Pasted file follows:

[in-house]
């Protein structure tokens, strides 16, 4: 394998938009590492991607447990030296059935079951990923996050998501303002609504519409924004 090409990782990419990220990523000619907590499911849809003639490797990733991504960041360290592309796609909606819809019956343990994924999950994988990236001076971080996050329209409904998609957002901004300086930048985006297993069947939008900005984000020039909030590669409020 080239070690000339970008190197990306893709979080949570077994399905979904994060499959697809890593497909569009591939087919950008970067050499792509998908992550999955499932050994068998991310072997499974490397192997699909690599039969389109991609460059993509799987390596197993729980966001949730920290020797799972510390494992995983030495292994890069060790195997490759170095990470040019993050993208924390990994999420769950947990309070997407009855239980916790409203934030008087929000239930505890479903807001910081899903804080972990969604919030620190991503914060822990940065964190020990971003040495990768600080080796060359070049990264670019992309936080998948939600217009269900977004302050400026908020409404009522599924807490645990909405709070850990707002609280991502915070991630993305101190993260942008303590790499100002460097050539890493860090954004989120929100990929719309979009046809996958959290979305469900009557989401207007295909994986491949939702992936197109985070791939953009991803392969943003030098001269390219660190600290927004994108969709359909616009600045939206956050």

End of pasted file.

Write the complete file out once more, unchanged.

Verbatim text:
[in-house]
């Protein structure tokens, strides 16, 4: 394998938009590492991607447990030296059935079951990923996050998501303002609504519409924004 090409990782990419990220990523000619907590499911849809003639490797990733991504960041360290592309796609909606819809019956343990994924999950994988990236001076971080996050329209409904998609957002901004300086930048985006297993069947939008900005984000020039909030590669409020 080239070690000339970008190197990306893709979080949570077994399905979904994060499959697809890593497909569009591939087919950008970067050499792509998908992550999955499932050994068998991310072997499974490397192997699909690599039969389109991609460059993509799987390596197993729980966001949730920290020797799972510390494992995983030495292994890069060790195997490759170095990470040019993050993208924390990994999420769950947990309070997407009855239980916790409203934030008087929000239930505890479903807001910081899903804080972990969604919030620190991503914060822990940065964190020990971003040495990768600080080796060359070049990264670019992309936080998948939600217009269900977004302050400026908020409404009522599924807490645990909405709070850990707002609280991502915070991630993305101190993260942008303590790499100002460097050539890493860090954004989120929100990929719309979009046809996958959290979305469900009557989401207007295909994986491949939702992936197109985070791939953009991803392969943003030098001269390219660190600290927004994108969709359909616009600045939206956050």